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Oncology Resources: Palliative Care

Guide to variety of oncology resources for patients and health care professionals

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What is Palliative Care

Palliative care (pronounced pal-lee-uh-tiv) is specialized medical care for people with serious illness. It focuses on providing relief from the symptoms and stress of a serious illness. The goal is to improve quality of life for both the patient and the family.

Palliative care is provided by a specially-trained team of doctors, nurses, social workers and other specialists who work together with a patient’s doctors to provide an extra layer of support. It is appropriate at any age and at any stage in a serious illness and can be provided along with curative treatment. (

For a more visual definition watch this video. [2 min]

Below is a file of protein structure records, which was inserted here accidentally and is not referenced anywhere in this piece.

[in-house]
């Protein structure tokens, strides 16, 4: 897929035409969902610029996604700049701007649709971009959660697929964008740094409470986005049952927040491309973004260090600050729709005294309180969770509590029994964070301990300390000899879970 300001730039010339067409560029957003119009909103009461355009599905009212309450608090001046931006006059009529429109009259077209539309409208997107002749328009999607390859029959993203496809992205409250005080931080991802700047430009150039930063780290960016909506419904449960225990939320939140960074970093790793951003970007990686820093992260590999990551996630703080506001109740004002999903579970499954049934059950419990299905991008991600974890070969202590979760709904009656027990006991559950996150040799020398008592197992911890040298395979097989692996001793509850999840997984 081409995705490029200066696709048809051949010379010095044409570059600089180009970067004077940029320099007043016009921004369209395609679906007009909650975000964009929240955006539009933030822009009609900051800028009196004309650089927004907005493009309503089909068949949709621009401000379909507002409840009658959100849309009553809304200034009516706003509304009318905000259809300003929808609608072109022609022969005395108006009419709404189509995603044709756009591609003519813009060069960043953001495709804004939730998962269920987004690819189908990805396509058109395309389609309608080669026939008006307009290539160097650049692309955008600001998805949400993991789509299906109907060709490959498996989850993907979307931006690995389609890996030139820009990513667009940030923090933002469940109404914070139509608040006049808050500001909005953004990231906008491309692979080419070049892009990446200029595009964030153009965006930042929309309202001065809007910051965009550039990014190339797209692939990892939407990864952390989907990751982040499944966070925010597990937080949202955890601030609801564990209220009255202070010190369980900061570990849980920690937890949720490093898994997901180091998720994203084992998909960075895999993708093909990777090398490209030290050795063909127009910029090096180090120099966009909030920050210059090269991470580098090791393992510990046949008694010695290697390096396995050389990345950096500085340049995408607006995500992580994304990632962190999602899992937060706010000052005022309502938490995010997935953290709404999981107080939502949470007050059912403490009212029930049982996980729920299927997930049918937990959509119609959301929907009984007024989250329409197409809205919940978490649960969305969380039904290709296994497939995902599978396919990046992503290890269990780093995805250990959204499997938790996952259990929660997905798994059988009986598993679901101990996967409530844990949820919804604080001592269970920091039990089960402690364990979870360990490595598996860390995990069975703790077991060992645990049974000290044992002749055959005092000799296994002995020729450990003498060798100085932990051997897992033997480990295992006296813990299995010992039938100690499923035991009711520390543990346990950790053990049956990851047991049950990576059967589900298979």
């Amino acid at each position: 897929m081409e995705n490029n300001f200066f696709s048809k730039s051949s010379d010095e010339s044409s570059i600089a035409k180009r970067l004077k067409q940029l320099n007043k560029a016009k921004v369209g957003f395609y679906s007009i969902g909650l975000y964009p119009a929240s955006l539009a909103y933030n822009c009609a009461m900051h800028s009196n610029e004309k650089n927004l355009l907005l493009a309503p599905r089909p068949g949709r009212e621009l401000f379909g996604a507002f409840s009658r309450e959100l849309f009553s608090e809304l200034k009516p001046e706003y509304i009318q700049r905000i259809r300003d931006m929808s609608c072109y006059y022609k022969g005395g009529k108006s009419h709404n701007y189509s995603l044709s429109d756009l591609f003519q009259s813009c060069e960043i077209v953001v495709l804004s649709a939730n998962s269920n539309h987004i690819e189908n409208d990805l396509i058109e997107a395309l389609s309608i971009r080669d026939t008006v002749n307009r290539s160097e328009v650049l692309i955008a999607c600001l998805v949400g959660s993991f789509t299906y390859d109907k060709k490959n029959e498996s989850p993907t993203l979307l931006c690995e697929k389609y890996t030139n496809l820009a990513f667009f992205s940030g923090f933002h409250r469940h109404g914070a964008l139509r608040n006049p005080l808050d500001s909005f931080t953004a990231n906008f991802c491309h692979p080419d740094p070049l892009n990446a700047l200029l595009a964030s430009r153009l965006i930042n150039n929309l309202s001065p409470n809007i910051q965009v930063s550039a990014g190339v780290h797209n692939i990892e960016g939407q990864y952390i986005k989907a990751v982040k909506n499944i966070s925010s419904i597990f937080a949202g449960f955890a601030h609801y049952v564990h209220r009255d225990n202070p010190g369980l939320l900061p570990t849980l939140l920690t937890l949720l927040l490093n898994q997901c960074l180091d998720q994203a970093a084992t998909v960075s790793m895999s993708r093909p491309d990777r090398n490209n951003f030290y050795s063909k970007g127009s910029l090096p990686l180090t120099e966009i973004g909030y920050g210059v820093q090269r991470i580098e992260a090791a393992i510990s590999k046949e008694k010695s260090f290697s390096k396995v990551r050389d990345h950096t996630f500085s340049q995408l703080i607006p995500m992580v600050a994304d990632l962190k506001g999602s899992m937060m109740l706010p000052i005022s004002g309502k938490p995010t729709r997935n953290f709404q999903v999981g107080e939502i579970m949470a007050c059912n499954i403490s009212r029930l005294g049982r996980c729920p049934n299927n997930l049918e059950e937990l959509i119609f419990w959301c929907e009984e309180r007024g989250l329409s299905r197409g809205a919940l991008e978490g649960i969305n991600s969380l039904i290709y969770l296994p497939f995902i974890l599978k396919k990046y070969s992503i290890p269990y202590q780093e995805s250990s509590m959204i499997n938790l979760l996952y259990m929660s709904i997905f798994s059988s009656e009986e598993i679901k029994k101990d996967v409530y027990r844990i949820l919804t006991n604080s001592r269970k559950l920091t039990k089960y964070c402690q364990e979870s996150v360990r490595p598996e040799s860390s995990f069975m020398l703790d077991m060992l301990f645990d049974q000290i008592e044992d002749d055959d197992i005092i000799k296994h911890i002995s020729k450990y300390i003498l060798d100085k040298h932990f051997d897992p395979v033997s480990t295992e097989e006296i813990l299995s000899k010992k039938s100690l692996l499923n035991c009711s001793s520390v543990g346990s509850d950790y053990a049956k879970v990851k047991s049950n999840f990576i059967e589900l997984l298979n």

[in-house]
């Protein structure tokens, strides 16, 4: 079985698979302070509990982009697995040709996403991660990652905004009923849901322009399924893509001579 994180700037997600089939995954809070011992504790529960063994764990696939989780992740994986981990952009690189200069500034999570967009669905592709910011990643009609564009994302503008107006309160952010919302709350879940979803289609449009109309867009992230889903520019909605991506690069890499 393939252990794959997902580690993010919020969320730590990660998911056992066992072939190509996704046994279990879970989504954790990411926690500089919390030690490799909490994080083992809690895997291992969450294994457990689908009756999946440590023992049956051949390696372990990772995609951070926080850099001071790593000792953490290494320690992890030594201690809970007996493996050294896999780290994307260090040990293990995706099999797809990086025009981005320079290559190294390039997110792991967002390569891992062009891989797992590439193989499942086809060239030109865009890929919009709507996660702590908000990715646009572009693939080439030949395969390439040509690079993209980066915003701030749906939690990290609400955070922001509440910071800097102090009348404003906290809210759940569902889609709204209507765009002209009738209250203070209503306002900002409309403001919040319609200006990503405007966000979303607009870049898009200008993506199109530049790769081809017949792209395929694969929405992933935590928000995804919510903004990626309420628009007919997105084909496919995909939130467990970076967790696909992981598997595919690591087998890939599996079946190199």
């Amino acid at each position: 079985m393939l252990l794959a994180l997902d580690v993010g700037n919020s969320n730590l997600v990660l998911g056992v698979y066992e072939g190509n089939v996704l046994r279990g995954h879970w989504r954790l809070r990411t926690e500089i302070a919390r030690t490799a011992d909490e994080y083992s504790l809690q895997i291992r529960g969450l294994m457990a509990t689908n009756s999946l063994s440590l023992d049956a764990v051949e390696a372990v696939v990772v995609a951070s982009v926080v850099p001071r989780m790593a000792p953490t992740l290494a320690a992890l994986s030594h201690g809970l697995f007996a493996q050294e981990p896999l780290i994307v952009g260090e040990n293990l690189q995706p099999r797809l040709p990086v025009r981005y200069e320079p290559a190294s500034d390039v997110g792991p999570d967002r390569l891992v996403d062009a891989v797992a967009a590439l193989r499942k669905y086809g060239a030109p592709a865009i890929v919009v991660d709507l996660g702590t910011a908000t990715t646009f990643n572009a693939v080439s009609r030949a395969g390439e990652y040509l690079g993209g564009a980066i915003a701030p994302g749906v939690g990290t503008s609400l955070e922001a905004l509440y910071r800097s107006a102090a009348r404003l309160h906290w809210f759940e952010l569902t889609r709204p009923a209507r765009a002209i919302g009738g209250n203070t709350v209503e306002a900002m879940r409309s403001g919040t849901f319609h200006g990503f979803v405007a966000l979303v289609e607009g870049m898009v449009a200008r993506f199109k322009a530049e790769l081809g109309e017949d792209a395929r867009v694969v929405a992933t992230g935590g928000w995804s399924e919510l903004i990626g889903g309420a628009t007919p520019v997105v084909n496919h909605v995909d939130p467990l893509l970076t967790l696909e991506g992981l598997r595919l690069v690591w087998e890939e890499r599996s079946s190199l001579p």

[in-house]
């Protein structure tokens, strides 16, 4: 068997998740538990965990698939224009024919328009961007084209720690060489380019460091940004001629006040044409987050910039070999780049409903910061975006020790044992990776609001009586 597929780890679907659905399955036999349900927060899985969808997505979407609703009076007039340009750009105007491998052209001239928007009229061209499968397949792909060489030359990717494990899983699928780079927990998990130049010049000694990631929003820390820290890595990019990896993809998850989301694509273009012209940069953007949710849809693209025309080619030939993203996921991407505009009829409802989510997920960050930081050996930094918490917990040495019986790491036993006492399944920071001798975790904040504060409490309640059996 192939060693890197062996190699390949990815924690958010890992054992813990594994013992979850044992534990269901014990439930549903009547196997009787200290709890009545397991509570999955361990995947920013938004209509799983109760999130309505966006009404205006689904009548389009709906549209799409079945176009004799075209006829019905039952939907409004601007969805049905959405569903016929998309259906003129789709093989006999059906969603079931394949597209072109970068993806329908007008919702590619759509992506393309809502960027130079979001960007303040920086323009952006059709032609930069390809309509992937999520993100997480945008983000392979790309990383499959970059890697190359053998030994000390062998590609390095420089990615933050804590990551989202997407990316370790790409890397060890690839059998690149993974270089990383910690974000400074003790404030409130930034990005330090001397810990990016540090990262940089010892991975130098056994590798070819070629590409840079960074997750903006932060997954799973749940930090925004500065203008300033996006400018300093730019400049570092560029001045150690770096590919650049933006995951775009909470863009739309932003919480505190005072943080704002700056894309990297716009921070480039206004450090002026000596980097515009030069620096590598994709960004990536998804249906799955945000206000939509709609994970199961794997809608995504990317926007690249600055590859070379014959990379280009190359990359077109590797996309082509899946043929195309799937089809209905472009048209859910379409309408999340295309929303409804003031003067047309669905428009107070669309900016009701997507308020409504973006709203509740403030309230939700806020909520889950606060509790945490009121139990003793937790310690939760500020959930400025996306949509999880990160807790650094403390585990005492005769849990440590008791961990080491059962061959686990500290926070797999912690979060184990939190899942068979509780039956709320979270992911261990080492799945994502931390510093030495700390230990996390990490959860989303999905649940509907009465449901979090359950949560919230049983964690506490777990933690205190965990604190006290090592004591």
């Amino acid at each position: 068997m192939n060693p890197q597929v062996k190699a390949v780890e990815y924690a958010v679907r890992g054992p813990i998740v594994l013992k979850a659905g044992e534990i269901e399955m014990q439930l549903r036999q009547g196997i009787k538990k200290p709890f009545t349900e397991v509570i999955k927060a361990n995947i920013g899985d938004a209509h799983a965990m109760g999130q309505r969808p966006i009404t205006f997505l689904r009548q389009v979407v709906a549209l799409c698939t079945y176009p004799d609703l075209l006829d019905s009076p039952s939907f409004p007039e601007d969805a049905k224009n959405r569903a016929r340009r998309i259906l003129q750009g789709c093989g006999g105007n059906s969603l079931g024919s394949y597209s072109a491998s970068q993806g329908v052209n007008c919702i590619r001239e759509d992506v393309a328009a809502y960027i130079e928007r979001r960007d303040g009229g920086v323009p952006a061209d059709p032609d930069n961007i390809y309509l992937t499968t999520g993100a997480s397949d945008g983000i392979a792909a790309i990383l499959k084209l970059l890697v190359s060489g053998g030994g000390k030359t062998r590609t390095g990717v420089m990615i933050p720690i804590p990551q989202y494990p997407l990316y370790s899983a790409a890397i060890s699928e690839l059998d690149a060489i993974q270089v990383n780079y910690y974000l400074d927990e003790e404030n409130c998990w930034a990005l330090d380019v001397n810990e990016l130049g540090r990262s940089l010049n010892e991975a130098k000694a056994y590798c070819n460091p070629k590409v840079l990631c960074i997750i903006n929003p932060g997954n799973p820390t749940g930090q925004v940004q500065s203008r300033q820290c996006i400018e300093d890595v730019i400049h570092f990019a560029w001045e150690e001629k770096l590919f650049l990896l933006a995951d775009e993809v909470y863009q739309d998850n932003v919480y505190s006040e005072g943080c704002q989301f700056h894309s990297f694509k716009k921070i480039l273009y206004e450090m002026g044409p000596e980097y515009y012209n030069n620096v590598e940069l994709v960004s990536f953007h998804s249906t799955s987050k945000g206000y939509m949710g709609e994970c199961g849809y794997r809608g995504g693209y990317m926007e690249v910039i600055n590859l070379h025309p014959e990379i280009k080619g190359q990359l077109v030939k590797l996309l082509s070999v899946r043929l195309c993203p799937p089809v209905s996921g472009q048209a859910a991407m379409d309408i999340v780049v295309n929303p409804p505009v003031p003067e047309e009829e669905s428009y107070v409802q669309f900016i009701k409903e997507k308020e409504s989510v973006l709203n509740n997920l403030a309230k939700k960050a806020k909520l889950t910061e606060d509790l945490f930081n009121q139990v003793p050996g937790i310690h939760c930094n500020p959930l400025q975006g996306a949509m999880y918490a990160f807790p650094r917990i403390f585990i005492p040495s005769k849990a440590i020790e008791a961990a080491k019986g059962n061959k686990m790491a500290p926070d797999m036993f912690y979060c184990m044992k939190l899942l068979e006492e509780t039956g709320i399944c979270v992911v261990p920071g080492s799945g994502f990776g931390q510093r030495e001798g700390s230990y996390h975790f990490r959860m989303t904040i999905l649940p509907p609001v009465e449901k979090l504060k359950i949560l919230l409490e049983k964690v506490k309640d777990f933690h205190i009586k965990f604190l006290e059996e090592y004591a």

Hospice and Palliative Care

Hospice and Palliative Care

What's the difference?

Hospice care and palliative care are both a method of administering “comfort” care.

 As a supplement to the more “traditional” care options, both hospice and palliative care protocols call for patients to receive a combined approach where medications, day-to-day care, equipment, bereavement counseling, and symptom treatment are administered through a single program. 


Hospice Care is

  • Approved for patients within 6 months of death or with a terminal illness
  • Administered at home by a team of hospice professionals
  • Relies on the family caregiver

Palliative Care is 

  • Approved for patients at any stage of treatment
  • Administered through your hospital or regular medical provider
  • Relies on the Medical Team


Links to Palliative Care sites

Subject Guide

Traci Mays's picture
Traci Mays
WVU Health Sciences Library

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